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115 U.S. Children, Teens Died From Flu Last Season: CDC

Some 115 U.S. children and teens died from influenza last flu season, and many of those deaths were in children who didn't get an annual flu shot, U.S. health officials said.

The U.S. Centers for Disease Control and Prevention recommends flu shots for children as young as six months old, yet less than a quarter of the 74 children over age six months who died between September 2010 and August 2011 had been vaccinated.

"It's vital that children get vaccinated," Dr. Lyn Finelli, chief of the CDC's Surveillance and Outbreak Response Team, said in a statement.

In the October issue of Pediatrics, the American Academy of Pediatrics advises that while children aged six months to eight years usually need two doses of flu vaccine, if they were vaccinated last season they only require one dose this coming season, because the composition of the 2011-2012 vaccine is unchanged from the 2010-2011 season. (See Reuters Health story of September 8, 2011.)

The CDC said parents often mistakenly think healthy children can survive a bout of the flu, but that is not always so.

Among the deaths detailed in the CDC's Morbidity and Mortality Weekly Report, released on Thursday, the team found about half of the children had no prior medical condition that would put them at increased risk of flu complications.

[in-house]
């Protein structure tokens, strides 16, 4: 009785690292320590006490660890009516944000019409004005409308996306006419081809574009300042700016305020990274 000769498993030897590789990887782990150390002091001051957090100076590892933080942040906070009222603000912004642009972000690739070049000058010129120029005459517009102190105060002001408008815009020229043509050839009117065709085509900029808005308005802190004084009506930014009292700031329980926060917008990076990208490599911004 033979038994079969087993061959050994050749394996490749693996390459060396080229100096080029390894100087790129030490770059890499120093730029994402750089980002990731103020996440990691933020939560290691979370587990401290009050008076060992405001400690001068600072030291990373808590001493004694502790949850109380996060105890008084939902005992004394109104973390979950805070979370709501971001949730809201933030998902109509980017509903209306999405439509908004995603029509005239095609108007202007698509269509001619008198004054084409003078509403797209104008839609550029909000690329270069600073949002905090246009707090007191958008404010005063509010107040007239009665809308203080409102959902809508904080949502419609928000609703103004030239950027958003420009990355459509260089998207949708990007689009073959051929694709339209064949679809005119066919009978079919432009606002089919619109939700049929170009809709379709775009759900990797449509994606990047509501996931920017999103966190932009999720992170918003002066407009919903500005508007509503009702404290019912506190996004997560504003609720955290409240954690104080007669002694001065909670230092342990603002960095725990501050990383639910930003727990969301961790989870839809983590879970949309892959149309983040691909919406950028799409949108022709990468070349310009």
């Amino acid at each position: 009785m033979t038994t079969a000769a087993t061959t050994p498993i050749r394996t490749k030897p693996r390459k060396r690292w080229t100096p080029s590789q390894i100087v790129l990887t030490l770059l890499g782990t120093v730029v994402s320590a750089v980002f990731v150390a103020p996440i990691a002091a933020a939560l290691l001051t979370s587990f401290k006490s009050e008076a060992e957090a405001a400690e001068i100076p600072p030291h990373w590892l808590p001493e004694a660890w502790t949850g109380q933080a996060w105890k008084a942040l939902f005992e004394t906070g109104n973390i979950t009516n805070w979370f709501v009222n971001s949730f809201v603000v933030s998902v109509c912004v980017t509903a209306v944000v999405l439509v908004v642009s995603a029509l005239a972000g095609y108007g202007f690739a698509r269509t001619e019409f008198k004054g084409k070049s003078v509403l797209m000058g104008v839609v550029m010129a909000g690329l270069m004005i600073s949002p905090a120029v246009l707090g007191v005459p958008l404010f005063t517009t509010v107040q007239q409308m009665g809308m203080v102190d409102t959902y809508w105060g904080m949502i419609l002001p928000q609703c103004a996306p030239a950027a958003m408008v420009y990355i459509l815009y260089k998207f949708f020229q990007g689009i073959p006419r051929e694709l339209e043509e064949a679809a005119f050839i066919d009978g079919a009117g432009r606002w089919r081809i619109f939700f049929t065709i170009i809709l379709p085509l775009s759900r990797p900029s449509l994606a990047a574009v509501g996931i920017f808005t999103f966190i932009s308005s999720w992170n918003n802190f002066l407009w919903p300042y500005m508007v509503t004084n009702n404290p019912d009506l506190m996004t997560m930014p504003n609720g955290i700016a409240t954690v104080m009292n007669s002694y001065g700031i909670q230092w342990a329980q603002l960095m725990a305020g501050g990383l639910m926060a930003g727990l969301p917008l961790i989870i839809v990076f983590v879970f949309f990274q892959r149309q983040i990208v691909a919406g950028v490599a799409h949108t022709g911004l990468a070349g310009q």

The researchers said being young is itself a flu risk factor. Of the children who died, 46% were younger than 5 and 29% were younger than 2.


Among the 57 children who did have a medical condition, over half had a neurological disorder, 30% had pulmonary disease, 25% had a chromosome or genetic disorder and 19% had congenital heart disease or other cardiac disease.

Only half of the 94 children who died in the hospital were given antiviral drugs, such as Tamiflu. Since the 2009 H1N1 swine flu pandemic, the CDC has recommended immediate treatment with antiviral medications in patients with severe flu symptoms.

"We know the flu vaccine isn't 100% effective, especially not in children with high risk medical conditions," Dr. Finelli said in a statement.

"That's why it's essential that these two medical tools be fully utilized. Vaccinate first; then use influenza antiviral drugs as a second line of defense against the flu. Right now we aren't fully using the medical tools at our disposal to prevent flu illnesses and deaths in children."

Since the CDC started tracking pediatric flu deaths in 2004, the annual number of deaths has ranged from a low of 46 in the 2005-06 flu season to 282 during the H1N1 swine flu pandemic in 2009-2010.

This year's vaccine protects against H1N1 swine flu and two other flu strains, H3N2 and influenza B.


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Prepared by: Scientific Section

Source :

Reuters Health

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